By Sean Savage/JNS.org
The win of the so-called “moderate” Hassan
Rohani in Iran’s presidential election has renewed hope in the West that the
nuclear standoff with the Islamic Republic may end, as opposed to the stalemate
experienced under outgoing president Mahmoud Ahmadinejad. But in the past, Iran’s
nuclear program has continued to progress, and nuclear negotiations with the
West have broken down, under the watch of moderate leaders.
Click photo to download. Caption: The Arak IR-40 heavy water reactor in Iran. The victory of so-called “moderate” Hassan Rohani in Iran’s presidential election has renewed hope in the West of a resolution to the nuclear standoff with Iran, but the country has proceeded with its nuclear program under moderate presidents in the past. Credit: Nanking2012/Wikimedia Commons.
Rohani was Iran’s nuclear negotiator from 2003
to 2005, a time when Europe was providing a diplomacy track to negotiate with
Iran over its nuclear program under another so-called “moderate” president, Mohammad
Khatami. But those negotiations “were a spectacular failure,” Ilan Berman, vice
president of the American Foreign Policy Council in Washington, told JNS.org.
“Later on, Rohani made a statement in 2006 that
[Iran] leveraged Europe’s willingness to talk to buy time for the nuclear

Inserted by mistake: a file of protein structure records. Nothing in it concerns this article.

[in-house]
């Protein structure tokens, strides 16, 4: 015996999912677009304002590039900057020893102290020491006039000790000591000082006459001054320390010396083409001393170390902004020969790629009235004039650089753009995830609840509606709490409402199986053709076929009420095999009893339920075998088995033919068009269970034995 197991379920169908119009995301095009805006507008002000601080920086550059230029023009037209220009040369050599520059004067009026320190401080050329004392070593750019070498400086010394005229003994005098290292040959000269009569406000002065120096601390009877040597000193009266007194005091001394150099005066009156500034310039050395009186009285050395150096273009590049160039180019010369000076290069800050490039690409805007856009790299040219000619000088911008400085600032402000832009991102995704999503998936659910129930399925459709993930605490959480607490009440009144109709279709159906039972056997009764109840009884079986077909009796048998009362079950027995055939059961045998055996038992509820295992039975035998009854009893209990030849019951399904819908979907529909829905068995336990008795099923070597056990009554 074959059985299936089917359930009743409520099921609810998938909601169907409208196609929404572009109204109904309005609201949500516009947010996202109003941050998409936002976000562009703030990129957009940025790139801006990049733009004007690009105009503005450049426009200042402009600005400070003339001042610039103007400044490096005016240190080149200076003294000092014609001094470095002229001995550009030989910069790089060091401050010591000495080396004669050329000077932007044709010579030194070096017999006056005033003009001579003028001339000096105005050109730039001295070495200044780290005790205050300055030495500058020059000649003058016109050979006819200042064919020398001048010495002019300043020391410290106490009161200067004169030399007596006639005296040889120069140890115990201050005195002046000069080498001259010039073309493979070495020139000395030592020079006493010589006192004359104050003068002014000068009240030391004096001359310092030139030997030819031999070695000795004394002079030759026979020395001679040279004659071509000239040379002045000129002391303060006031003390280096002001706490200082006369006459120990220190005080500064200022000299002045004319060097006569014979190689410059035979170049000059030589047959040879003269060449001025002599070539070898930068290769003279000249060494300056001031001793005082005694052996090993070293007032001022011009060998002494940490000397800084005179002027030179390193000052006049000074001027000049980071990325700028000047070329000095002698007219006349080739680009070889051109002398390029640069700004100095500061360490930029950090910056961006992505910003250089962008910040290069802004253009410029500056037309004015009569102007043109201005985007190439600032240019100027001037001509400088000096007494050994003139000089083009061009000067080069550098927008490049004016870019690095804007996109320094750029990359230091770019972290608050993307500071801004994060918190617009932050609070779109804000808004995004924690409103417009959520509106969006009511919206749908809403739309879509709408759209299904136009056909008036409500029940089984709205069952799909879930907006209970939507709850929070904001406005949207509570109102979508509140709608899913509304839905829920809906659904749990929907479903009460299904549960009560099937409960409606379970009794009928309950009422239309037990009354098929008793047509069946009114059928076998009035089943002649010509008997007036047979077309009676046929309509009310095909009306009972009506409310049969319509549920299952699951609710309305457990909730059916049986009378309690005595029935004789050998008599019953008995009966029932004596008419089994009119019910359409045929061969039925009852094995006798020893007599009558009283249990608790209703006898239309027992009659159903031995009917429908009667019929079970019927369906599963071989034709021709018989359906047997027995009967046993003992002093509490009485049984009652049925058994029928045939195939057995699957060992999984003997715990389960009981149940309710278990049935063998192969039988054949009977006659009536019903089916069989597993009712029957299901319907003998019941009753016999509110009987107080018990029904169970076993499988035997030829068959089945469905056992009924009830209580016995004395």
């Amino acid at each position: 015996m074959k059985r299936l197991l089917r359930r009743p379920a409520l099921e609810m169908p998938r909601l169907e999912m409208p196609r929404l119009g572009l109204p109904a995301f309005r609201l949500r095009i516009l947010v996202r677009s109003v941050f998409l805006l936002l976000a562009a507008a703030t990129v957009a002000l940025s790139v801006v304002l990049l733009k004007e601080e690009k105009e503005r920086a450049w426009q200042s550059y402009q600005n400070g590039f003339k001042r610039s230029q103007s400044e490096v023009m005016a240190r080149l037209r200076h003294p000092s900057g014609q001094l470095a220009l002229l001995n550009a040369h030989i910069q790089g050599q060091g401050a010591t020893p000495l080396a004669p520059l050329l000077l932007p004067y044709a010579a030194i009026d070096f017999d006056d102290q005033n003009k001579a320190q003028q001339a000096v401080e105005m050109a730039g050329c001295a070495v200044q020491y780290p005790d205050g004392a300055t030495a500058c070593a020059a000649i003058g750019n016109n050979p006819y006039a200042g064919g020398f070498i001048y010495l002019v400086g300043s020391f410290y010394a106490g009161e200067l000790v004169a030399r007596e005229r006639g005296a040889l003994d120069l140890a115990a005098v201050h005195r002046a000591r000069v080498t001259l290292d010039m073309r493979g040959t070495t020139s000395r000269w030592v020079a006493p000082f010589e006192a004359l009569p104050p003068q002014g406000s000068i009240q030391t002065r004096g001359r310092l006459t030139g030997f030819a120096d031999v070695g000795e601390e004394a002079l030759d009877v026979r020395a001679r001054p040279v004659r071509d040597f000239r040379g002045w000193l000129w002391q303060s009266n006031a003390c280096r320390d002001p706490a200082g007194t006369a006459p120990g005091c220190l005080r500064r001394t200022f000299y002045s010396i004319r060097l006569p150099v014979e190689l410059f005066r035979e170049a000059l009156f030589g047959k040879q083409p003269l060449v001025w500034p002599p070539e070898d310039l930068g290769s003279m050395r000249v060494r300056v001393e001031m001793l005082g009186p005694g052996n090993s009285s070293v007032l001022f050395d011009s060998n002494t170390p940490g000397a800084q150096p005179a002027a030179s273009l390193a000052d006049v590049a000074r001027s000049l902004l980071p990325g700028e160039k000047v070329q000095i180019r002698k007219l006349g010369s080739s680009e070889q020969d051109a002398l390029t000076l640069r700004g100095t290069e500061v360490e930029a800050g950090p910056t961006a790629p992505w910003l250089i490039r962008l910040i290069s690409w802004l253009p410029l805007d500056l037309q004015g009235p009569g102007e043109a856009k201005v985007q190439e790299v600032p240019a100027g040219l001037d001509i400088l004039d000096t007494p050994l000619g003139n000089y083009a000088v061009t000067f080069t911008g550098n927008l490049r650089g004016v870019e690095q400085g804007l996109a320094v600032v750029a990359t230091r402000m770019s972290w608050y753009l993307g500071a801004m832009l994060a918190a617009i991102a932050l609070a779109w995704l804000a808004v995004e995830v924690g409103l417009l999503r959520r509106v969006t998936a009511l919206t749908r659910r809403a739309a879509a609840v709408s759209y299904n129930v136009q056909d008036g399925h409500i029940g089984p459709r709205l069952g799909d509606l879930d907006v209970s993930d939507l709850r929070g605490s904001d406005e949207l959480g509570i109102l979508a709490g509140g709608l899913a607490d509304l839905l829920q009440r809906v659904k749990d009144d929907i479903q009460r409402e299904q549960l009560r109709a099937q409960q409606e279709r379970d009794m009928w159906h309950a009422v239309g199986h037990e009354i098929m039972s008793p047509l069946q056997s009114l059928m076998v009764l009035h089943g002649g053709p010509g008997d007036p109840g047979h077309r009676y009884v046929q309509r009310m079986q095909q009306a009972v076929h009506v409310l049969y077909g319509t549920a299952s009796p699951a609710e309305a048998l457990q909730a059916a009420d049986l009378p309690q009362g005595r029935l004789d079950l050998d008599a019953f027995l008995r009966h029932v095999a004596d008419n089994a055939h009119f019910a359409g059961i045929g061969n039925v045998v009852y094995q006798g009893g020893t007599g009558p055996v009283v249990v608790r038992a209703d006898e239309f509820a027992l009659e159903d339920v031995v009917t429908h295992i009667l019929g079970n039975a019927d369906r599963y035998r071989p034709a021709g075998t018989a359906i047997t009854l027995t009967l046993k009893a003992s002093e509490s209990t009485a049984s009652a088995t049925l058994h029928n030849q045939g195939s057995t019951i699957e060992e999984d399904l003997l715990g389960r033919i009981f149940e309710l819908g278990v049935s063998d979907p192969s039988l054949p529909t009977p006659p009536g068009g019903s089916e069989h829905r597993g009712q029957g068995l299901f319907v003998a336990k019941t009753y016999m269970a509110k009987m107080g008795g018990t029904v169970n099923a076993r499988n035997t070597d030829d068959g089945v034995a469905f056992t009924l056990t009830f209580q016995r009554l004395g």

program,” Berman said.
“That should inform you how to think about him,”
Dr. Hooshang Amirahmadi, an Iranian-American professor
at Rutgers University who considered running on a reformist platform for Iran’s
presidency but decided not to submit his candidacy, explained that after the
1979 Iranian revolution, Rohani was a member of a group called the “combatant
clergy organization,” which eventually split into the left and the right. The
left became former Iranian presidents Akbar Hashemi Rafsanjani and Khatami, and
Rohani went to the right, but he was “more pragmatic and moderate than most of
the right,” Amirahmadi told JNS.org.
“I would consider him to be more pro-Western
than most of the leaders on the right in Iran,” Amirahmadi said. “In the
domestic policy, he never was a member of the reform movement and did not
support the ‘Green Movement’ in 2009. But he always stood somewhere in the
middle and worked with all sides.”
Click photo to download. Caption: Iran president-elect Hassan Rohani. Credit: Wikimedia Commons.
Despite the Western media’s reporting that
Rohani won a strong mandate, gaining a clear majority with 51 percent of the
vote and avoiding a run-off, Amirahmadi explained that his victory was not as
resounding as it may seem.
“The problem for Rohani is he doesn’t have a
very strong mandate. Most of the votes went to Rohani because Rafsanjani and
other reformists were not allowed to run,” Amirahmadi said.
“The most difficult thing for Rohani is that the
ultra-rightist candidates still got a significant share of the votes,” Amirahmadi
added. “They may have lost, but they are still there and have tremendous
support. They [the ultra-conservatives] still have the Revolutionary Guards,
the basij [street militias], and the fundamentalists clerics behind them. They
are the real power out there.”
Amirahmadi also explained that Rohani might not
be able to choose many of his government ministers, including important
positions such as the defense, intelligence or foreign ministers. Additionally,
Rohani will be constrained by a number of “red lines” that Khamenei will set
for him on issues such …read more